(Roxanne Modafferi is one of the top 135 pound female fighters in the world who is currently working and training in Japan. For more info on Roxy, check out our interview and highlight video or her website!)
At the dojo last week, I asked pro-fighter teammate (who shall remain anonymous) if he saw the Super Hulk tournament at DREAM 9. “No, I didn’t. I wanted to watch, though,” he replied.
“Do you think that’s good for MMA in Japan, or not?” I asked.
“Well, it’s okay I guess,” he said, flipping the pages of an MMA magazine he was glancing through. “The general person wants to watch, right?”
I thought back to 2006 and earlier, when PRIDE was a household name, alongside K-1. They both put on great matches between high caliber opponents. However, the Japanese love of pro-wrestling showed through with many of their ‘freakshow’ bouts, such as “Giant” Silva and Bob Sapp versus various people. Ikuhisa Minowa (still known as Minowaman from his pro-wrestling days) has been in more than his fair share of these fights. Back in 2006 he managed to defeat the 7’2 Giant Silva with a knee to the head. Silva, 1-6 at the time, held his face and tapped out immediately, looking as if he didn’t really understand what was going on after he sat up. Did he even know he was in a fight?
“Do you think Bob Sapp is strong?” I asked my teammate.
“Hmm,” he replied. “But he has no heart, you know?”
Sapp had just fought Minowaman in the latest DREAM and tapped to what I thought was a loose ankle lock. It didn’t look tight to me, but as a fighter, I’m hesitant to criticize a fight that I haven’t been in myself. It wasn’t my ankle so how can I judge whether to tap or not? But thinking back, Bob Sapp had a cool entrance. He has his look. He goes on Japanese TV. He’s a star. He’s a showman. His job is the same as Gina Carano on Showtime, when it comes down to it – to bring in and entertain the fans. Fight, but also be someone people want to watch.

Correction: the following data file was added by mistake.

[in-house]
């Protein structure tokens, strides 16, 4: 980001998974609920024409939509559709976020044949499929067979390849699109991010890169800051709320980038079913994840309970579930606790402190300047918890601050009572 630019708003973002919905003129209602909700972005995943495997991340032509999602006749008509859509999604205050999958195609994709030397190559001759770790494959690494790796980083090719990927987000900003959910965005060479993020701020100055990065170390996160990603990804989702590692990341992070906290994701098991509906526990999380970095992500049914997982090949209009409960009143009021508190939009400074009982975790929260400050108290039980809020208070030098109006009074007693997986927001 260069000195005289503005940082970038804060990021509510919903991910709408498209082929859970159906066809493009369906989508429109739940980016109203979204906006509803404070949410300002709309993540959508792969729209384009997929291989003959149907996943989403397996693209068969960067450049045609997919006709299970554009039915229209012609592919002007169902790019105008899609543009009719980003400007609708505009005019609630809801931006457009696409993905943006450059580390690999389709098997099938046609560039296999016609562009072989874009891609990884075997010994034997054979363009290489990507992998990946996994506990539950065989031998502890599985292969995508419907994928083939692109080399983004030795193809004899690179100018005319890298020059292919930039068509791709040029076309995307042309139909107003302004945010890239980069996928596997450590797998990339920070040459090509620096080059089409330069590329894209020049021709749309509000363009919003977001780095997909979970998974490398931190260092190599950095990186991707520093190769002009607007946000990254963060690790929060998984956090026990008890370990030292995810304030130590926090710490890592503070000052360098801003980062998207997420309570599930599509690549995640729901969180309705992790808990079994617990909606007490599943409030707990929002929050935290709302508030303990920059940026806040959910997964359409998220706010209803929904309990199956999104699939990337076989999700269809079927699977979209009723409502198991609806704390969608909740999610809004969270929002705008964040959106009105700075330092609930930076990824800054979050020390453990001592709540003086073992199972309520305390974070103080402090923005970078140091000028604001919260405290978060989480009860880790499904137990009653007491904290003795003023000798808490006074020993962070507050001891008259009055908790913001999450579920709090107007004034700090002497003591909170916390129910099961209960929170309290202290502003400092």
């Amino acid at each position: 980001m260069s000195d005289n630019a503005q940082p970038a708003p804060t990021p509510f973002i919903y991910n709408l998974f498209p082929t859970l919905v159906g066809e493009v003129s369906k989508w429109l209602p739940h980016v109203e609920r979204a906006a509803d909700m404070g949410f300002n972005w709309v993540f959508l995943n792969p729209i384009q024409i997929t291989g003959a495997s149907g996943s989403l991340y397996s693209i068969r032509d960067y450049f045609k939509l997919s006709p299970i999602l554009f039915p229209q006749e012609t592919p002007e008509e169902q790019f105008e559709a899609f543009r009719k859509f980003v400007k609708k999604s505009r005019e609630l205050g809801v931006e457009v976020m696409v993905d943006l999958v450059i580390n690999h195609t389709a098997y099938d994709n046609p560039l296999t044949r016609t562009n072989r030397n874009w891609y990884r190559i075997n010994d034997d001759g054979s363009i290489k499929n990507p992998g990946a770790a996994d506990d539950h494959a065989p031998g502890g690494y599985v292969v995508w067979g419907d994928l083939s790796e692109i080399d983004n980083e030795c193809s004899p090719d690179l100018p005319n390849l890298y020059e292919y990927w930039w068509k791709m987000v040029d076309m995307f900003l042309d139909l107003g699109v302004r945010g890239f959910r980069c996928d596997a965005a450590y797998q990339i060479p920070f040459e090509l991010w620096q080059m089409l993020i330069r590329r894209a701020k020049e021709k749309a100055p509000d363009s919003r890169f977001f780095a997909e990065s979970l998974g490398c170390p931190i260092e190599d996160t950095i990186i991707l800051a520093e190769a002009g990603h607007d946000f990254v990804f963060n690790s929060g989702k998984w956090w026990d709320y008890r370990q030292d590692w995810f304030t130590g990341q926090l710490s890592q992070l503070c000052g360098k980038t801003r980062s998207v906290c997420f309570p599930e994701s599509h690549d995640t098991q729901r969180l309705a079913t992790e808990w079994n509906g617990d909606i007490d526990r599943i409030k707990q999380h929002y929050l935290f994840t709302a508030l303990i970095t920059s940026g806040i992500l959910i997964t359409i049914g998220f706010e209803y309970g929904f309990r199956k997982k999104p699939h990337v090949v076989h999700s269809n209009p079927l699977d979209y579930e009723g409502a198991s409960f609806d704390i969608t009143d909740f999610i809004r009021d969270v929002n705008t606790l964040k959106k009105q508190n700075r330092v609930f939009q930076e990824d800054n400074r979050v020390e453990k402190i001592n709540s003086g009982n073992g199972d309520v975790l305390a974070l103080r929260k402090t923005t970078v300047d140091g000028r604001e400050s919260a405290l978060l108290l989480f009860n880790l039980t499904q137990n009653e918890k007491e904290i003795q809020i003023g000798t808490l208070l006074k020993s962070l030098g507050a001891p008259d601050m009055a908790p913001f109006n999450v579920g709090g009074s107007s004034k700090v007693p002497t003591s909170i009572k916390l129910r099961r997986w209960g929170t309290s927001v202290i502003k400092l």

So how to “save” Japanese MMA? One organization has to stick around long enough at a high level for people to remember it. There was HERO’s, Yarennnoka, etc. I talk to my students (I’m an English teacher for the average business man), and only a few vaguely remember HERO’s, fewer watch Dream, but everyone knows K-1. When questioned, most say, “Oh yeah, I remember PRIDE.”
Why? This is the key. It’s a different kind of equation than in the States (or Canada, England etc), where Dana White can promote the hell out of the UFC to fans who are looking for this kind of thing. Either you like MMA or you don’t. But Japanese promotions are aiming at the general audience as well as the hard-core fans, those who might tune in to fights if they are watching TV while eating dinner. And those fans tend to want to see their favorite pro-wrestler taking on some huge giant of a man, or a roided up baseball player from another country.
Are mismatches good for MMA in the US? No way. In Japan? I think yes. What do you think?